The second movie for the 30-something Chinese director Xin Yukun, after “The Coffin in the Mountain”, “Wrath of Silence” premiered as the closing film of China’s FIRST Film Festival last July, had its international premier at London Film Festival and finally arrives at Udine Far East Festival.. The film experienced some turbulences when its release was suddenly and inexplicably blocked. Being scheduled for October, prime season for movies in China, the censor block has deeply penalized its financial return.“Wrath of Silence”’s International rights have been acquired by the newly reappeared Fortissimo Films, famous for supporting Asian independent productions and filmmakers, Fortissimo, after the recently bankruptcy and closure, has now been acquired and rebooted by Chinese Hehe Pictures and “Wrath of Silence” is their first new title.

Baomin (Song Yang) is a young mute miner, with a short temper and a turbulent past that is the grisly cause of his muteness. Because of this past, he has been working in a coalmine far from his hometown, leaving behind his wife and son Lei to tend to their herd of sheep. But the news of his son’s sudden disappearance forces him back to his town of Baotou in Inner Mongolia, Northeast of China (Baotao is the director’s hometown too) and his desperate search for the boy starts. Memories suddenly come back to Baomin’s mind when he notices the same protests and fights against the selling and closing of the local mines.

Wrath of Silence screened at Far East Film Festival

The Hongchang Mining Company’s unstoppable growth had indeed started years earlier, when Baomin was still living in town and his involvement in the riots had triggered his troubles and his departure. Nothing seems to have changed since, the expansion of the mining giant, headed by rich and rapacious entrepreneur Chang Wannian (Jiang Wu) is unstoppable, making progressive acquisitions and forcing the smaller companies to liquidate. A mix of clues and instincts are tormenting Baomin, who is increasingly convinced that Chang is behind his boy’s disappearance and when a third element enters the scene, revealing a plot bigger than Baomin can possibly imagine, his theory starts to take shape. Lawyer Xu is under investigation by the authorities for his work with Chang and Chang’s mobsters kidnap his daughter to blackmail him into silence. One more child to look for, but this second little victim has a much higher market value than Baomin’s son.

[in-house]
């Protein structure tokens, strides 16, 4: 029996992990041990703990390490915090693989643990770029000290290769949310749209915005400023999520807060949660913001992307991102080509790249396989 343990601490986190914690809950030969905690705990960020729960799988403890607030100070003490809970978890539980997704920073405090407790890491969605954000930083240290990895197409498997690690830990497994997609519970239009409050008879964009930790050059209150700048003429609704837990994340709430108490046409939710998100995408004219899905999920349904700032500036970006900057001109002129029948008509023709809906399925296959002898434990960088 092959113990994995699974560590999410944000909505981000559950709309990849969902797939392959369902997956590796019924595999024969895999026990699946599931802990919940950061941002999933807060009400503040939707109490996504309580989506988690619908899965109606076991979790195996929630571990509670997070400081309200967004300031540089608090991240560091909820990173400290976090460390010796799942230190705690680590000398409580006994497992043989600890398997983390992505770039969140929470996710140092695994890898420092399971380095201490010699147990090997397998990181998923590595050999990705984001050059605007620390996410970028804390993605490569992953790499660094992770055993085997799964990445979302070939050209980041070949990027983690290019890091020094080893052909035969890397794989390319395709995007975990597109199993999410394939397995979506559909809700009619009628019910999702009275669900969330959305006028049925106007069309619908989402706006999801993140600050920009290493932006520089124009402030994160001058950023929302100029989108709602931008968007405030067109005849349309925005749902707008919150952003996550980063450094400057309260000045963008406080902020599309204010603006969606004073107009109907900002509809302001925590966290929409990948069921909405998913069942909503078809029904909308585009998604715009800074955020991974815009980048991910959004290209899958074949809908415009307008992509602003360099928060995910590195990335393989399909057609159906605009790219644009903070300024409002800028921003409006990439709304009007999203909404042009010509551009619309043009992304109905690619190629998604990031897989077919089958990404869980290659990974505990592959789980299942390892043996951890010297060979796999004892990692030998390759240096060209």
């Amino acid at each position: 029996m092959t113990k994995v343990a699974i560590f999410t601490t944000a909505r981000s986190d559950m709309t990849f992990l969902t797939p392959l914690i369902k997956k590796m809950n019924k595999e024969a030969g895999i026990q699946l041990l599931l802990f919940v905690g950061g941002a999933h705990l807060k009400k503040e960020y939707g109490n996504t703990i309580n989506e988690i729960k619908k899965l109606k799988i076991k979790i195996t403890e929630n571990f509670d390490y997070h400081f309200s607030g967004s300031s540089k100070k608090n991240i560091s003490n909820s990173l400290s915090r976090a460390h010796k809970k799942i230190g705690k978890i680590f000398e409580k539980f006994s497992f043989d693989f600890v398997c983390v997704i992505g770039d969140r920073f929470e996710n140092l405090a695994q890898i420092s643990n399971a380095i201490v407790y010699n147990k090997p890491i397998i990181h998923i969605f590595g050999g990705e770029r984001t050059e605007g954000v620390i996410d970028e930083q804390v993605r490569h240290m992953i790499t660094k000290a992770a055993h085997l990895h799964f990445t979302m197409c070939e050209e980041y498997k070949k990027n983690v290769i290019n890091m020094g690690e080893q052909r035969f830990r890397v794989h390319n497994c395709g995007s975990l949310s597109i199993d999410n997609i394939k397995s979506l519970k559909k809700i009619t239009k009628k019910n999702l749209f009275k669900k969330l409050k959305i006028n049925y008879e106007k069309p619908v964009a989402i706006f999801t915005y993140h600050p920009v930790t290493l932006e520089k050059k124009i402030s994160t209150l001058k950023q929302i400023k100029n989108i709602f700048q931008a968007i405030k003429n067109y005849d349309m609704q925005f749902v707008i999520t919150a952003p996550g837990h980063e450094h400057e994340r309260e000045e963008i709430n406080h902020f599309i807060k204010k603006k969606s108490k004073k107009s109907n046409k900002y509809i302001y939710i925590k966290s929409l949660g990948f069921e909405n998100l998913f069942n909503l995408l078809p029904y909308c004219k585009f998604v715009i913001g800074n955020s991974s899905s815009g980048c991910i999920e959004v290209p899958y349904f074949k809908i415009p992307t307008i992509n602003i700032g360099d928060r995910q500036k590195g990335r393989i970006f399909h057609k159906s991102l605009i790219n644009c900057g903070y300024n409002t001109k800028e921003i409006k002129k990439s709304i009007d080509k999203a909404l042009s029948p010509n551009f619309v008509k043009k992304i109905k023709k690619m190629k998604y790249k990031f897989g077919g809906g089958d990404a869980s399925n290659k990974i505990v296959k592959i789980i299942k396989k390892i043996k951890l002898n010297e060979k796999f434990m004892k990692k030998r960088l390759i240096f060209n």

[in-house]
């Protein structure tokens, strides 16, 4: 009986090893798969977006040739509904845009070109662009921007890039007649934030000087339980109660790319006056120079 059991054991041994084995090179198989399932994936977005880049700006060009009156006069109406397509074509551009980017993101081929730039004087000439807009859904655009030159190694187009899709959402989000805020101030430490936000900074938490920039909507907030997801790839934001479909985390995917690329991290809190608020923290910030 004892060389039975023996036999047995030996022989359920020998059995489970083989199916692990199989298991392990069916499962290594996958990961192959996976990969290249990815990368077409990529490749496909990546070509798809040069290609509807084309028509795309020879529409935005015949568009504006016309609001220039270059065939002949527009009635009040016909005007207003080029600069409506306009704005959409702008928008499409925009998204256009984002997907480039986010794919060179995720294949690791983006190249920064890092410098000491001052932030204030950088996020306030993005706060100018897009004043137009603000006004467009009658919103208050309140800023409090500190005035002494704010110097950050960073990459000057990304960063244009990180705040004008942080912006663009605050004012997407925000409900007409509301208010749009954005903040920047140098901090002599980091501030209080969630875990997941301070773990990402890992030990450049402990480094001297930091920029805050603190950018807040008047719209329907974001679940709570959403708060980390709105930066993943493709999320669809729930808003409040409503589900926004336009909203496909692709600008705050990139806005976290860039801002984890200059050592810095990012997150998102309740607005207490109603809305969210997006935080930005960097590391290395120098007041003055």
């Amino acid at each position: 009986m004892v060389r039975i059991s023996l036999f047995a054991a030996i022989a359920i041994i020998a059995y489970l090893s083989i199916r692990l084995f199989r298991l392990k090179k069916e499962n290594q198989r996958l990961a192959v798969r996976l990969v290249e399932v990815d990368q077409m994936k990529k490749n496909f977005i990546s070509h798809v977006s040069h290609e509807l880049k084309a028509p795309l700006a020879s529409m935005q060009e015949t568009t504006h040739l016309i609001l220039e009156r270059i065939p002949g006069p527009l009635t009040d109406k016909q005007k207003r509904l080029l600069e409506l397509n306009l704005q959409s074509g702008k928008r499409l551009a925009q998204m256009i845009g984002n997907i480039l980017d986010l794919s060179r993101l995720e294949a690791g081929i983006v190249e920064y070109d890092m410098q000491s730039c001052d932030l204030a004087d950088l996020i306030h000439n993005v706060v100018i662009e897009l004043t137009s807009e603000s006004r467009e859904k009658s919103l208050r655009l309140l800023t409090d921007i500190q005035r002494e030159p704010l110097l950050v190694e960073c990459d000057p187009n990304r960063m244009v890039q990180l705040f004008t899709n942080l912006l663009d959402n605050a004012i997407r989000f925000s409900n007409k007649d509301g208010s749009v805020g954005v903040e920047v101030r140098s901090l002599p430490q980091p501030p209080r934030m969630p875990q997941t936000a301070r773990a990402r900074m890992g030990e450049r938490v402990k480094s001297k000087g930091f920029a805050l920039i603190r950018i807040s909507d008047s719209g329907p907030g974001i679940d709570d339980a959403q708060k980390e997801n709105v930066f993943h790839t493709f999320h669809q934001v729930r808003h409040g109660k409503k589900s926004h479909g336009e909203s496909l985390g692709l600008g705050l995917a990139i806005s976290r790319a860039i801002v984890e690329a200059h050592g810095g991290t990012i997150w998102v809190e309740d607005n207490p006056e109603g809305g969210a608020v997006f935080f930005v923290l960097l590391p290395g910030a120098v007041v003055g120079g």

A vast, dusty and desolate landscape in full Spaghetti Western’s style is the backdrop of this noir-tinted thriller that – despite the seemingly convoluted plot – unfolds smoothly, revealing a powerful social allegory. Xin Yukun outlines three precise social classes, represented by the three key characters. Baomin is the rural China, violated and silenced, in contrast with a middle class embodied in lawyer Xu who, coincidentally, is in a job where talking is crucial, but his words are the service of Chang, the third symbol, a menacing and powerful puppet master, a product of the fast growing inequality in wealth distribution. As China censor imposes, crimes will get punished in the end but the director manages to slip through a pretty loud and clear fatalistic message and critique of social injustice.

Two great professionals anchor the film in terms of acting. Song Yang, despite being devoid of lines, gives an impressive performance, as is the case with Jiang Wu (A Touch of Sin,) in the role of the extravagant and grotesque entrepreneur Chang with his idiosyncrasies and hidden flaws, not completely at ease with his huge and sudden wealth. Filmed in a piercing High Definition, giving it a hyper-realistic and disturbing clarity, the movie benefits greatly from the class and professional know-how of DOP He Shan and Sylvian Wand’s music score, creating “goose pimples” effects, like in one of the final scenes, dreamy and punchy at the same time.

A chilling and atmospheric thriller with growing tension but also a forceful exposé of the corruption and individualism that are in the connective tissue of Chinese modern society, “Wrath of Silence” is a photograph of a land whose body and morality have been violated by an incurable greed.

On paper I am an Italian living in London, in reality I was born and bread in a popcorn bucket. I've loved cinema since I was a little child and I’ve always had a passion and interest for Asian (especially Japanese) pop culture, food and traditions, but on the cinema side, my big, first love is Hong Kong Cinema. Then - by a sort of osmosis - I have expanded my love and appreciation to the cinematography of other Asian countries. I like action, heroic bloodshed, wu-xia, Shaw Bros (even if it’s not my specialty), Anime, and also more auteur-ish movies. Anything that is good, really, but I am allergic to rom-com (unless it’s a HK rom-com, possibly featuring Andy Lau in his 20s)"